May 7, 2008

On Political Power, Clout, and Compromise

When George Herbert Walker Bush was running for President, he made a promise that swept him into office:
And I'm the one who will not raise taxes. My opponent now says he'll raise them as a last resort, or a third resort. But when a politician talks like that, you know that's one resort he'll be checking into. My opponent, my opponent won't rule out raising taxes. But I will. And the Congress will push me to raise taxes and I'll say no. And they'll push, and I'll say no, and they'll push again, and I'll say, to them, ‘Read my lips: no new taxes.’

Of course, he did sign the largest tax increase in US history up to that time. It cost him much support during his administration, and utterly destroyed any chance at a second term in office.

Arguments have been made that he had to sign the bill into law in order to hold onto his political clout; after all, it was clear that Congress had the votes to override a veto. Presidents whose veto gets overridden, we are told, loses political power.

But the man made a promise, and the bottom line is he broke his promise. And people who break promises don't deserve any support from anybody.

Why am I bringing this up? Isn't this water under the bridge? No, not in light of recent events.

Miami-Dade Mayor Carlos Alvarez made a promise to the people of Miami-Dade County. He promised that he would fight urban sprawl and stand against the corruption of out-of-control developers. And he faced his greatest test so far with the incredibly stupid request to move the UDB (Urban Development Boundary) farther west.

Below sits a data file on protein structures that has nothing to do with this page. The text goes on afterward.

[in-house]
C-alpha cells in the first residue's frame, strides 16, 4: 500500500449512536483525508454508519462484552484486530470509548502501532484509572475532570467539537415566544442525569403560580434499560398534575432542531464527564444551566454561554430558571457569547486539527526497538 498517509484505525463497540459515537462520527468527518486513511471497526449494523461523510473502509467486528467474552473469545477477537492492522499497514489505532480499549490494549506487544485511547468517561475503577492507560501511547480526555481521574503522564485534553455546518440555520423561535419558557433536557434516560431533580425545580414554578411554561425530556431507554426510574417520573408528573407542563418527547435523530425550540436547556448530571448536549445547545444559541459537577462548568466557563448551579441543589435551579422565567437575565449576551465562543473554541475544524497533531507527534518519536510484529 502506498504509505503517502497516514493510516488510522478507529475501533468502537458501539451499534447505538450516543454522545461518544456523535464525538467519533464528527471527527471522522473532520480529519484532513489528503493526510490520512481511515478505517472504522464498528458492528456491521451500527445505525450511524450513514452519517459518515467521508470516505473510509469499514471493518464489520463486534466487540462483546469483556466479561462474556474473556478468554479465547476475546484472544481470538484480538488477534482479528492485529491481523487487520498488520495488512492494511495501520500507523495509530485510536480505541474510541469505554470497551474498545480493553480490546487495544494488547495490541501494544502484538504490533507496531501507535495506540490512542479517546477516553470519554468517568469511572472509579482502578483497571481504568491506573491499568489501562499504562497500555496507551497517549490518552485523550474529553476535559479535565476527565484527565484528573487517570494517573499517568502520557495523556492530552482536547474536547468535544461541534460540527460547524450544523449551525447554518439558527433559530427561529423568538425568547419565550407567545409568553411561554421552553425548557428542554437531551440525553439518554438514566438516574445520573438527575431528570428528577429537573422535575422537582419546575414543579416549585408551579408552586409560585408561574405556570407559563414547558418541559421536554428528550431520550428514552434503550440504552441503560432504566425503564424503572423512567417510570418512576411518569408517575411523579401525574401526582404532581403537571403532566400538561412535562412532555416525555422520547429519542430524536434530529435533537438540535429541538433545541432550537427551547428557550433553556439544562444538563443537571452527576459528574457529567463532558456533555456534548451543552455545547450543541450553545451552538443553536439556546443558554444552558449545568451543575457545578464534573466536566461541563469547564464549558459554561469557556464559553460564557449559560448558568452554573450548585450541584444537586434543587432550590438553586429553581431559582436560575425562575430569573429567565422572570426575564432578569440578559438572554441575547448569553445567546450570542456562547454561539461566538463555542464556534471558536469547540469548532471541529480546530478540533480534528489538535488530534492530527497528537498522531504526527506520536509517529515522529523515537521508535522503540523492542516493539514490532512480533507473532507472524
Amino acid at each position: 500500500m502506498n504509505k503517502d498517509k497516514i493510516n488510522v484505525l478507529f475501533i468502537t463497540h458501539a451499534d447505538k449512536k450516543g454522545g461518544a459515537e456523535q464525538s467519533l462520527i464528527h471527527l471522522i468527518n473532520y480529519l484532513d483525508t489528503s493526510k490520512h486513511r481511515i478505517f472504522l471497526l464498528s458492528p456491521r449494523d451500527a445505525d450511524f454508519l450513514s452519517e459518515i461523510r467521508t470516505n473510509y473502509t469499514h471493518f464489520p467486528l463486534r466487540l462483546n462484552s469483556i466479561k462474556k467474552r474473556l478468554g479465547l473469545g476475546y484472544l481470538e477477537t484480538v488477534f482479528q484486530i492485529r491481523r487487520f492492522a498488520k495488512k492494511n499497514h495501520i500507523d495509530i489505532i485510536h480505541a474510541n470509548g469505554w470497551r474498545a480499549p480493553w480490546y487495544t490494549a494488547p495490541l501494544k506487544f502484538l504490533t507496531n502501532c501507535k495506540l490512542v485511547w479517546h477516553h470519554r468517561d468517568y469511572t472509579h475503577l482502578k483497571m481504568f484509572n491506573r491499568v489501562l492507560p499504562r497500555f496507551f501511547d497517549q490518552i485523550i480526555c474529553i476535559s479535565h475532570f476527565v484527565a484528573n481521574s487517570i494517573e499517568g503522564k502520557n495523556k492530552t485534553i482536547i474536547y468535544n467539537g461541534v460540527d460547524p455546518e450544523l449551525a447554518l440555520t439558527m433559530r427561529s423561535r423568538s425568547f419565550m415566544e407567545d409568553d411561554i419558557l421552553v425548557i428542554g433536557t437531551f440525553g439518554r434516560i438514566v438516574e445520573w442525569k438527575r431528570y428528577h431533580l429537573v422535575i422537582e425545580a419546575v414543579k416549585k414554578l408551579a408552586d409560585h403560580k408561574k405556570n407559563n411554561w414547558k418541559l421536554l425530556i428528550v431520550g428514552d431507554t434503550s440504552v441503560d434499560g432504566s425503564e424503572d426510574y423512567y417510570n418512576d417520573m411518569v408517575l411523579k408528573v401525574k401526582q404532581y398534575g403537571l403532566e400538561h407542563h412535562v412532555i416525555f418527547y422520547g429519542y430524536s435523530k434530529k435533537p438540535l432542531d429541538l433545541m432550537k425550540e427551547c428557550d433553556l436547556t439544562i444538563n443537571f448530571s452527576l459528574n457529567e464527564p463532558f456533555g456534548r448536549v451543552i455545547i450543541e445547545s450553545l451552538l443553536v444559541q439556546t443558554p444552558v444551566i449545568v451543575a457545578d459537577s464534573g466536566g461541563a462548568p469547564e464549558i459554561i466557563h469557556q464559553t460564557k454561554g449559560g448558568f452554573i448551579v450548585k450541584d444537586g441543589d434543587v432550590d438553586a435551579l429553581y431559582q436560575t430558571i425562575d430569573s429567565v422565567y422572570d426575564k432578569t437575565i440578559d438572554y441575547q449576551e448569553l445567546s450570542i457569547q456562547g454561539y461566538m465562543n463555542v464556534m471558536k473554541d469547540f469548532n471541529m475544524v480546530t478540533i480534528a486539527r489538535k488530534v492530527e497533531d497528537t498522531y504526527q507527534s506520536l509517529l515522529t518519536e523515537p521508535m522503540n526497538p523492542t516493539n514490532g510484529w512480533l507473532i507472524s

Despite the fact that State and County regulatory agencies recommended against the move, and a lack of support in the community, the clowns in our county commission voted to do it anyway. Alvarez warned that he would veto the move, and the overwhelming majority of jackals on the commission retorted that they would overrided.

They voted for the move. Alvarez vetoed it, and the Commission, unfettered by intelligence, common sense, or decency, overturned it.

Some might argue that this cost Alvarez some political capital; they would be wrong. The fact that Alvarez kept his word knowing that he would ultimately lose the battle only underscores the strength of his integrity and the courage of his convictions. When you give your word unequivocally, you can not compromise.

Plus, when the Commission is forced to spend tens of millions of dollars defending the lawsuits that are being filed as I write this, the guy who tried to stop them is going to be the one standing on the moral high ground.

Mayor Alvarez is absolutely correct when says that this defeat is Miami-Dade County's. And as long as Joe Martinez, Natacha Seijas, Audrey Edmonson, Rebeca Sosa, Dorrin Rolle, Bruno Barreiro, Barbara Jordan and Javier Souto continue to sit on the Commission, we will continue to be the losers.

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